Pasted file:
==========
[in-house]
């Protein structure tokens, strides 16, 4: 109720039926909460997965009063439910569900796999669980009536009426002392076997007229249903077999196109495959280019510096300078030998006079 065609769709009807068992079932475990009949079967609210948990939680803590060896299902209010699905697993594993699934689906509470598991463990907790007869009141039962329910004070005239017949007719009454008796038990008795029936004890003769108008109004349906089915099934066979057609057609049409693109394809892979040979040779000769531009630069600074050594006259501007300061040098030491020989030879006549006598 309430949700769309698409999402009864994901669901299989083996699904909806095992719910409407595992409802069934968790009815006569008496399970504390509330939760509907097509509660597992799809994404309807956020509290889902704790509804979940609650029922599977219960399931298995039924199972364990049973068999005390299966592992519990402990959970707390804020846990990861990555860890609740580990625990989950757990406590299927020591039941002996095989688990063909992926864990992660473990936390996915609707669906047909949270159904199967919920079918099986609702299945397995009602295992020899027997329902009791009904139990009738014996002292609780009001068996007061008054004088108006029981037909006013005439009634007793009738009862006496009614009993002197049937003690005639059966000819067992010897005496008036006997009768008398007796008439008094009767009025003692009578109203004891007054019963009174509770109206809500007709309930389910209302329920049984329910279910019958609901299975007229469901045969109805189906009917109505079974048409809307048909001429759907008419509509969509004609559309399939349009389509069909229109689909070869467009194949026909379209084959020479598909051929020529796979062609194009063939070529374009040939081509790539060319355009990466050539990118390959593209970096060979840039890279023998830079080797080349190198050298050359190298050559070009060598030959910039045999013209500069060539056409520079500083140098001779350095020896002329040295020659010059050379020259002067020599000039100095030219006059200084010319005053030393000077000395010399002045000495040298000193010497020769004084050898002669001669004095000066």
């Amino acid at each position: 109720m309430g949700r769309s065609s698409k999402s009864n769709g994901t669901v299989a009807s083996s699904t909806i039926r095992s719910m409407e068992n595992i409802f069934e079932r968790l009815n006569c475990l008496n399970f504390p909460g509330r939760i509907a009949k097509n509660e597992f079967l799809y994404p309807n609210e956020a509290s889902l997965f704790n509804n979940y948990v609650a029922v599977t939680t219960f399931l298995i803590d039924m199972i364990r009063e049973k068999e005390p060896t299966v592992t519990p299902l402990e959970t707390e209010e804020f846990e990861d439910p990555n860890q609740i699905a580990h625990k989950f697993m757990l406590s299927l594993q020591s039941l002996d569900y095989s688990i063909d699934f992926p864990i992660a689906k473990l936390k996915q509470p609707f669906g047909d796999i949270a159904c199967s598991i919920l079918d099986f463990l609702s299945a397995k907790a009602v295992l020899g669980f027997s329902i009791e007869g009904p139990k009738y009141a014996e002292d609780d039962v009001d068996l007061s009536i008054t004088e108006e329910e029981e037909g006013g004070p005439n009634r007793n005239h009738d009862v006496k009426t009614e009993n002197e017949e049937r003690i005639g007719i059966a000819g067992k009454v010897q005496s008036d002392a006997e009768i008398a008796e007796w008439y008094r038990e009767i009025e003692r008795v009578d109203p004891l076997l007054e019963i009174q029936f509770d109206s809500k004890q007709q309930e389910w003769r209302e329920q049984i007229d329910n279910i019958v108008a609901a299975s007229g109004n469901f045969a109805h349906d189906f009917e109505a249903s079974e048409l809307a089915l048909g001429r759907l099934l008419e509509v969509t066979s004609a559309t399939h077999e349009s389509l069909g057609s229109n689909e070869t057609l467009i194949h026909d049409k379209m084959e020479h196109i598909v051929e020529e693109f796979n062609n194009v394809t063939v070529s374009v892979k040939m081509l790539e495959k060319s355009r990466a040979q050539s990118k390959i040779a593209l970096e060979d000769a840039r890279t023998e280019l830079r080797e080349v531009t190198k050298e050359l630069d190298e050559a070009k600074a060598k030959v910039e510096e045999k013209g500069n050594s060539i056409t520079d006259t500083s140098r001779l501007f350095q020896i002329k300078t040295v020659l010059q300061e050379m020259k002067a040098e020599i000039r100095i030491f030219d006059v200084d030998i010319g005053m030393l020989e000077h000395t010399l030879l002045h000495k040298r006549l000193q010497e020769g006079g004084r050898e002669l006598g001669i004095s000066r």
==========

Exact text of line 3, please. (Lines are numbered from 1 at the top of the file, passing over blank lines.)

């Amino acid at each position: 109720m309430g949700r769309s065609s698409k999402s009864n769709g994901t669901v299989a009807s083996s699904t909806i039926r095992s719910m409407e068992n595992i409802f069934e079932r968790l009815n006569c475990l008496n399970f504390p909460g509330r939760i509907a009949k097509n509660e597992f079967l799809y994404p309807n609210e956020a509290s889902l997965f704790n509804n979940y948990v609650a029922v599977t939680t219960f399931l298995i803590d039924m199972i364990r009063e049973k068999e005390p060896t299966v592992t519990p299902l402990e959970t707390e209010e804020f846990e990861d439910p990555n860890q609740i699905a580990h625990k989950f697993m757990l406590s299927l594993q020591s039941l002996d569900y095989s688990i063909d699934f992926p864990i992660a689906k473990l936390k996915q509470p609707f669906g047909d796999i949270a159904c199967s598991i919920l079918d099986f463990l609702s299945a397995k907790a009602v295992l020899g669980f027997s329902i009791e007869g009904p139990k009738y009141a014996e002292d609780d039962v009001d068996l007061s009536i008054t004088e108006e329910e029981e037909g006013g004070p005439n009634r007793n005239h009738d009862v006496k009426t009614e009993n002197e017949e049937r003690i005639g007719i059966a000819g067992k009454v010897q005496s008036d002392a006997e009768i008398a008796e007796w008439y008094r038990e009767i009025e003692r008795v009578d109203p004891l076997l007054e019963i009174q029936f509770d109206s809500k004890q007709q309930e389910w003769r209302e329920q049984i007229d329910n279910i019958v108008a609901a299975s007229g109004n469901f045969a109805h349906d189906f009917e109505a249903s079974e048409l809307a089915l048909g001429r759907l099934l008419e509509v969509t066979s004609a559309t399939h077999e349009s389509l069909g057609s229109n689909e070869t057609l467009i194949h026909d049409k379209m084959e020479h196109i598909v051929e020529e693109f796979n062609n194009v394809t063939v070529s374009v892979k040939m081509l790539e495959k060319s355009r990466a040979q050539s990118k390959i040779a593209l970096e060979d000769a840039r890279t023998e280019l830079r080797e080349v531009t190198k050298e050359l630069d190298e050559a070009k600074a060598k030959v910039e510096e045999k013209g500069n050594s060539i056409t520079d006259t500083s140098r001779l501007f350095q020896i002329k300078t040295v020659l010059q300061e050379m020259k002067a040098e020599i000039r100095i030491f030219d006059v200084d030998i010319g005053m030393l020989e000077h000395t010399l030879l002045h000495k040298r006549l000193q010497e020769g006079g004084r050898e002669l006598g001669i004095s000066r």